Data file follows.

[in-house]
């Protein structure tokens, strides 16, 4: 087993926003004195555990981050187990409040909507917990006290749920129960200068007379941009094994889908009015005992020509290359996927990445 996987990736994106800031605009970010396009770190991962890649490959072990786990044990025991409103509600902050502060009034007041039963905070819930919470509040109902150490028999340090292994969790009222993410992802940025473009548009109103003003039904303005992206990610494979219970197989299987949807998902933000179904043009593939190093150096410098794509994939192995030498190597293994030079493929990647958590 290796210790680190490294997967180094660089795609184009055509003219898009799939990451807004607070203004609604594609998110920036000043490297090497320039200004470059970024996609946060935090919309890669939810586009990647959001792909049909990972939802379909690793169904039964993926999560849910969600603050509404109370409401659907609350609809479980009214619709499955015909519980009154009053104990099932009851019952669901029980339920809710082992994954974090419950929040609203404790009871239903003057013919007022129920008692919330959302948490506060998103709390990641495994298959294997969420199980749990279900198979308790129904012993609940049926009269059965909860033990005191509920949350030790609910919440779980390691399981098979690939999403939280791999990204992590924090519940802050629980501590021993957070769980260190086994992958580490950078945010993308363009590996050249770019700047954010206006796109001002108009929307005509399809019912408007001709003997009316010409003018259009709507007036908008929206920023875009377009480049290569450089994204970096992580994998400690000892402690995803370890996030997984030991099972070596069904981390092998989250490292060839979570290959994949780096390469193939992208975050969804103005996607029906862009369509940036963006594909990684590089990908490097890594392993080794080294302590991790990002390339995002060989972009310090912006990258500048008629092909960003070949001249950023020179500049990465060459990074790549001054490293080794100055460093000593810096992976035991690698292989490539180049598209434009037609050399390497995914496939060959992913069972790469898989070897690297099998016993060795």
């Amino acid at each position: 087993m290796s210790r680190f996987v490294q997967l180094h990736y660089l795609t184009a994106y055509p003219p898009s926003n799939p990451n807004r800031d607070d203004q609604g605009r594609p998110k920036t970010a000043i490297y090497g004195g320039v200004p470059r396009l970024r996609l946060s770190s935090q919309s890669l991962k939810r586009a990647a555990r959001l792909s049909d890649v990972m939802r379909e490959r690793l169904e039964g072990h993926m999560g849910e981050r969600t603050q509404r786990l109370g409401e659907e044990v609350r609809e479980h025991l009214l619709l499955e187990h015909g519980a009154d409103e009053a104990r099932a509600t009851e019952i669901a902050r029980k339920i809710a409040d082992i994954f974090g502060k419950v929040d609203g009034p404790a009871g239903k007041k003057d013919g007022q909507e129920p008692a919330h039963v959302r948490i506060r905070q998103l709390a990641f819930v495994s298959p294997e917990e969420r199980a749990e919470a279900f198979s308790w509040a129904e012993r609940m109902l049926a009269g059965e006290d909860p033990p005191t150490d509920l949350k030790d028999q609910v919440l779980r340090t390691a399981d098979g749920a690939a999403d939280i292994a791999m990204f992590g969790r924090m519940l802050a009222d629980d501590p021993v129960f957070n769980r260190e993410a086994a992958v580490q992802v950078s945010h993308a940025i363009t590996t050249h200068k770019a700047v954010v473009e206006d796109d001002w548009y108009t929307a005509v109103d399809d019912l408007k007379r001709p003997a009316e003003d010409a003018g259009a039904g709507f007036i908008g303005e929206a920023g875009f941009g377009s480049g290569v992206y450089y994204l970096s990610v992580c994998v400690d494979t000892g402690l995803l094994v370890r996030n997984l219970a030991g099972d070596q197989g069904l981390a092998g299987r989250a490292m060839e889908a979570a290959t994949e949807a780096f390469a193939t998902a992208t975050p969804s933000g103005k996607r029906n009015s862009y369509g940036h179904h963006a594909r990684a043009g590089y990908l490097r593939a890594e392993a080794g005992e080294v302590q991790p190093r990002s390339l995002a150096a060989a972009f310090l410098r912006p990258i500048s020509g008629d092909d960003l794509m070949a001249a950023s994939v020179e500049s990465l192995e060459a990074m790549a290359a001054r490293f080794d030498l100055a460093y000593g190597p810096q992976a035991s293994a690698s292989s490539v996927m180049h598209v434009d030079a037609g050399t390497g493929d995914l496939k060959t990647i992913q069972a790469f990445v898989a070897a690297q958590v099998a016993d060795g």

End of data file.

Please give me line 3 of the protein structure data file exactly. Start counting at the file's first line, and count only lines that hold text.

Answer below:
């Amino acid at each position: 087993m290796s210790r680190f996987v490294q997967l180094h990736y660089l795609t184009a994106y055509p003219p898009s926003n799939p990451n807004r800031d607070d203004q609604g605009r594609p998110k920036t970010a000043i490297y090497g004195g320039v200004p470059r396009l970024r996609l946060s770190s935090q919309s890669l991962k939810r586009a990647a555990r959001l792909s049909d890649v990972m939802r379909e490959r690793l169904e039964g072990h993926m999560g849910e981050r969600t603050q509404r786990l109370g409401e659907e044990v609350r609809e479980h025991l009214l619709l499955e187990h015909g519980a009154d409103e009053a104990r099932a509600t009851e019952i669901a902050r029980k339920i809710a409040d082992i994954f974090g502060k419950v929040d609203g009034p404790a009871g239903k007041k003057d013919g007022q909507e129920p008692a919330h039963v959302r948490i506060r905070q998103l709390a990641f819930v495994s298959p294997e917990e969420r199980a749990e919470a279900f198979s308790w509040a129904e012993r609940m109902l049926a009269g059965e006290d909860p033990p005191t150490d509920l949350k030790d028999q609910v919440l779980r340090t390691a399981d098979g749920a690939a999403d939280i292994a791999m990204f992590g969790r924090m519940l802050a009222d629980d501590p021993v129960f957070n769980r260190e993410a086994a992958v580490q992802v950078s945010h993308a940025i363009t590996t050249h200068k770019a700047v954010v473009e206006d796109d001002w548009y108009t929307a005509v109103d399809d019912l408007k007379r001709p003997a009316e003003d010409a003018g259009a039904g709507f007036i908008g303005e929206a920023g875009f941009g377009s480049g290569v992206y450089y994204l970096s990610v992580c994998v400690d494979t000892g402690l995803l094994v370890r996030n997984l219970a030991g099972d070596q197989g069904l981390a092998g299987r989250a490292m060839e889908a979570a290959t994949e949807a780096f390469a193939t998902a992208t975050p969804s933000g103005k996607r029906n009015s862009y369509g940036h179904h963006a594909r990684a043009g590089y990908l490097r593939a890594e392993a080794g005992e080294v302590q991790p190093r990002s390339l995002a150096a060989a972009f310090l410098r912006p990258i500048s020509g008629d092909d960003l794509m070949a001249a950023s994939v020179e500049s990465l192995e060459a990074m790549a290359a001054r490293f080794d030498l100055a460093y000593g190597p810096q992976a035991s293994a690698s292989s490539v996927m180049h598209v434009d030079a037609g050399t390497g493929d995914l496939k060959t990647i992913q069972a790469f990445v898989a070897a690297q958590v099998a016993d060795g």